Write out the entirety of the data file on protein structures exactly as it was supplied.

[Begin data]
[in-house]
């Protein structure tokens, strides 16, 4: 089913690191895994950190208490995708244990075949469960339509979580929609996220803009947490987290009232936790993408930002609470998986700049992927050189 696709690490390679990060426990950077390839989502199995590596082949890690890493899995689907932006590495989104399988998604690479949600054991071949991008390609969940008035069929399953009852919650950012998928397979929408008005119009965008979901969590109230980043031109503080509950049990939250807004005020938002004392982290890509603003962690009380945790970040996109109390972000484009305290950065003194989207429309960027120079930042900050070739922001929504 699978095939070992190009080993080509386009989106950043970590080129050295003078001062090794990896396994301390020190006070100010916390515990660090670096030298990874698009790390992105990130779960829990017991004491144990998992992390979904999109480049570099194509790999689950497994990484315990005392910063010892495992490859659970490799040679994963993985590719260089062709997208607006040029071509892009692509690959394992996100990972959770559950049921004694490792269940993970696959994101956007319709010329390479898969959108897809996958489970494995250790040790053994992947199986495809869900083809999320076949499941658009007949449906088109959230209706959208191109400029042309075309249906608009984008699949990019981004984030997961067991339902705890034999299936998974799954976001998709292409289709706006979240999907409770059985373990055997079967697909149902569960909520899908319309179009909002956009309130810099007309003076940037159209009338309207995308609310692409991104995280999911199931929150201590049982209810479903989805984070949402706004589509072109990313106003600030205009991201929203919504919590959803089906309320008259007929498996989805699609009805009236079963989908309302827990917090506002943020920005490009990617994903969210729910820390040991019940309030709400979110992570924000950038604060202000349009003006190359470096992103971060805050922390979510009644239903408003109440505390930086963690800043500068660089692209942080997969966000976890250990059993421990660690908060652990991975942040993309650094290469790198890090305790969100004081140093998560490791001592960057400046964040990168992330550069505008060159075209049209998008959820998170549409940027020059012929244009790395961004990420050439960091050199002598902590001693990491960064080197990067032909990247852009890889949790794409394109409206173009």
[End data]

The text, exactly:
[in-house]
């Protein structure tokens, strides 16, 4: 089913690191895994950190208490995708244990075949469960339509979580929609996220803009947490987290009232936790993408930002609470998986700049992927050189 696709690490390679990060426990950077390839989502199995590596082949890690890493899995689907932006590495989104399988998604690479949600054991071949991008390609969940008035069929399953009852919650950012998928397979929408008005119009965008979901969590109230980043031109503080509950049990939250807004005020938002004392982290890509603003962690009380945790970040996109109390972000484009305290950065003194989207429309960027120079930042900050070739922001929504 699978095939070992190009080993080509386009989106950043970590080129050295003078001062090794990896396994301390020190006070100010916390515990660090670096030298990874698009790390992105990130779960829990017991004491144990998992992390979904999109480049570099194509790999689950497994990484315990005392910063010892495992490859659970490799040679994963993985590719260089062709997208607006040029071509892009692509690959394992996100990972959770559950049921004694490792269940993970696959994101956007319709010329390479898969959108897809996958489970494995250790040790053994992947199986495809869900083809999320076949499941658009007949449906088109959230209706959208191109400029042309075309249906608009984008699949990019981004984030997961067991339902705890034999299936998974799954976001998709292409289709706006979240999907409770059985373990055997079967697909149902569960909520899908319309179009909002956009309130810099007309003076940037159209009338309207995308609310692409991104995280999911199931929150201590049982209810479903989805984070949402706004589509072109990313106003600030205009991201929203919504919590959803089906309320008259007929498996989805699609009805009236079963989908309302827990917090506002943020920005490009990617994903969210729910820390040991019940309030709400979110992570924000950038604060202000349009003006190359470096992103971060805050922390979510009644239903408003109440505390930086963690800043500068660089692209942080997969966000976890250990059993421990660690908060652990991975942040993309650094290469790198890090305790969100004081140093998560490791001592960057400046964040990168992330550069505008060159075209049209998008959820998170549409940027020059012929244009790395961004990420050439960091050199002598902590001693990491960064080197990067032909990247852009890889949790794409394109409206173009």